In Issac Walterson's biography of Steve Jobs, Steve is repeatedly quoted in saying that he has strived to make Apple into an enduringly great company--one that will stand the test of time. Yet so much of Apple revolved around the cult of Steve Jobs and his "reality distortion field" that it is very hard to imagine Apple without him. So what is the chance that Apple will thrive in the post-Steve era?
In Jim Collins book, Good to Great: Why Some Companies Make the Leap... and Others Don't, he described the seven characteristics that companies who had made the leap from average performance ("good") to exceptional Performance ("great"). Under Steve Jobs, Apple exhibited all but one.
First who than what: Steve was fanatical about hiring the right people. Shortly after his return to Apple, he would hound someone to come to work at Apple if he taught that the person was right for the job. He was equally merciless in firing someone if he thought that the person was not performing. He always struggled to have only A players on his team.
Confront the brutal facts: Steve was brutally honest. Although he had a magical way of getting what he wanted out of a product, he never hid from failure. When products didn't work out (remember "Mobile Me"?) he wouldn't hesitate to kill it.
Hedgehog concept: Steve's greatest strength was his ability to focus like a laser on a few products. At his death, when Apple was one of the largest companies in the United States, its entire product line would fit on an average dining room table. He knew that Apple's success was tied to its ability to make a small number of truly great products.
Culture of discipline: Steve drove his team mercilessly to create the culture that he wanted. His team knew his vision and tried hard to implement it.
Technology as accelerators: Although Apple produced wonderful technologly, they never based their own business systems on cutting edge technology. They adopted web-based ordering only long after others had done it. Their best marketing was through their beautiful stores and traditional ads. They used technology, but did not follow fads.
Flywheel effect: As Apple produced one beautiful product after another, the cumulative effect of the other characteristics was clear.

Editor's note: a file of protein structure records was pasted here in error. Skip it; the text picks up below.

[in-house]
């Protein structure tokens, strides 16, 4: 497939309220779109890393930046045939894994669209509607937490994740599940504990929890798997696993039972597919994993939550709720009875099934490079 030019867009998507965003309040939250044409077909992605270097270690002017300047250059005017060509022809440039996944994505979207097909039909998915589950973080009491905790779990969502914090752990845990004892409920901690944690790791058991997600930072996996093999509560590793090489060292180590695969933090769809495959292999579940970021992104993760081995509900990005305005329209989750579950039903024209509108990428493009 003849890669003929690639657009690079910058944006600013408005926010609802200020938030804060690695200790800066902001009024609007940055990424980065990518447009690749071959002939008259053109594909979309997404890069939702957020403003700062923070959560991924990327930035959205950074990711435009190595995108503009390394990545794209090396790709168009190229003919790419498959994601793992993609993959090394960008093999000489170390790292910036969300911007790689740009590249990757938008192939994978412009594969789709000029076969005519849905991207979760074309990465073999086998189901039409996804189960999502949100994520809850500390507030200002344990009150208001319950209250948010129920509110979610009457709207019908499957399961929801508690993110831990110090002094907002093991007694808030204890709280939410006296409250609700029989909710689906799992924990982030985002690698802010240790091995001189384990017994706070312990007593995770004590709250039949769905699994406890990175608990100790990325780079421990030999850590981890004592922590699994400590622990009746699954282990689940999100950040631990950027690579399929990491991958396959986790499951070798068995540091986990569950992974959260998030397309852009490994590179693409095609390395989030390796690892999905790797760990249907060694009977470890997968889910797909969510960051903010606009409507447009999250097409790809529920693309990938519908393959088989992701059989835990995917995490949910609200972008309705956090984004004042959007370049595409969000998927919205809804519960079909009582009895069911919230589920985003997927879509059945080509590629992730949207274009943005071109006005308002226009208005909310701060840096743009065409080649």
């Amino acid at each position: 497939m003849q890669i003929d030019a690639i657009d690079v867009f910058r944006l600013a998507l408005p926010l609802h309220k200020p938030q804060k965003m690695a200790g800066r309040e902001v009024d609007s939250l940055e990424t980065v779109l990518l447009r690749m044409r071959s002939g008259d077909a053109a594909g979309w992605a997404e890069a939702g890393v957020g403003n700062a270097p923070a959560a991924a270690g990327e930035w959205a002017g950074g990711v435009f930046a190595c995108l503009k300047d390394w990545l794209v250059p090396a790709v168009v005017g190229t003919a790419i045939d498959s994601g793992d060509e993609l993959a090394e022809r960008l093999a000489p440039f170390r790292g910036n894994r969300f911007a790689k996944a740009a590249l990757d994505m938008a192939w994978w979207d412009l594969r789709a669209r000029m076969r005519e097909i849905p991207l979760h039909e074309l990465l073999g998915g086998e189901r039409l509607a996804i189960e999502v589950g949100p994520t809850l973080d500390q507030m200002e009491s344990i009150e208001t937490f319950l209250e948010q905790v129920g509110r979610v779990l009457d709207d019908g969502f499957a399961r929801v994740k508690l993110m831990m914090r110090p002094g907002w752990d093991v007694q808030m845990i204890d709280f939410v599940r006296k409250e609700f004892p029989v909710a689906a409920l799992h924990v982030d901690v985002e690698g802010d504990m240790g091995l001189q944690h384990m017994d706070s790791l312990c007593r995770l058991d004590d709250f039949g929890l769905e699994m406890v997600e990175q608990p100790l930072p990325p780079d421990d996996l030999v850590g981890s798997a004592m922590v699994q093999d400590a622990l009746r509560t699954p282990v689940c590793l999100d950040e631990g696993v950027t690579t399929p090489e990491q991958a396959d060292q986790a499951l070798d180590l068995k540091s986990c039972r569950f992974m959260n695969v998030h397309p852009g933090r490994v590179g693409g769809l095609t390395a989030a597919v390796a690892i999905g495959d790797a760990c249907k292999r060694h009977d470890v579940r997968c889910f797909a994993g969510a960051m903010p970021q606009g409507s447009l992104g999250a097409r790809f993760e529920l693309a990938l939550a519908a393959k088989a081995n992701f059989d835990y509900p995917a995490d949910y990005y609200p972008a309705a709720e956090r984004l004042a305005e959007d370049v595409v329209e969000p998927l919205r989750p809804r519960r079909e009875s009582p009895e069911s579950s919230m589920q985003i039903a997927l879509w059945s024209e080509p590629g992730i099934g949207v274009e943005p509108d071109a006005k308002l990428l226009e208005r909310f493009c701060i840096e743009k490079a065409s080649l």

He did everything right except for one thing. Although he was a Level Five leader that cared more for the company than his (quite oversized) ego, he did not prepare Apple for a successor. He did work closely with Tim Cook and hand the company over to him shortly before he died. However there is no cult of Tim Cook. Steve's hand was in everything that Apple did. The iMac, iPod, iPhone, and iPad could not have been built under anyone else's leadership. It took a CEO who cared passionately about quality and who had an exquisite sense of taste to make these into the masterpieces that they are. Tim Cook has a reputation for someone who gets things done, not for someone who makes great things.
In the conclusion of the biography of Steve Jobs, he is quoted as he talks about the downfall of other great companies. He claimed that companies such as Hewlett Packard fell apart when they were run by salesmen instead of product people. He said that is what happened to Apple in the 1980’s under Scully. Unfortunately, it seems that he has left Apple is just that type of hands. Bill Gates was quoted as saying that only Steve Jobs could have built a company that offered such complete integreation of software and hardware. When Steve was asked to name another company that so successfully offered the same level of complete integration, he couldn't come up with one.
Without a Steve Jobs to set the tone and vision, how could Apple continue to innovate so beautifully?After the last of Steve's products make it to market, will Apple be able to come up with a worthy sucessor to the iMac-Ipod-Iphone-Ipad family?
What do you think? Is it time to buy or sell Apple stock?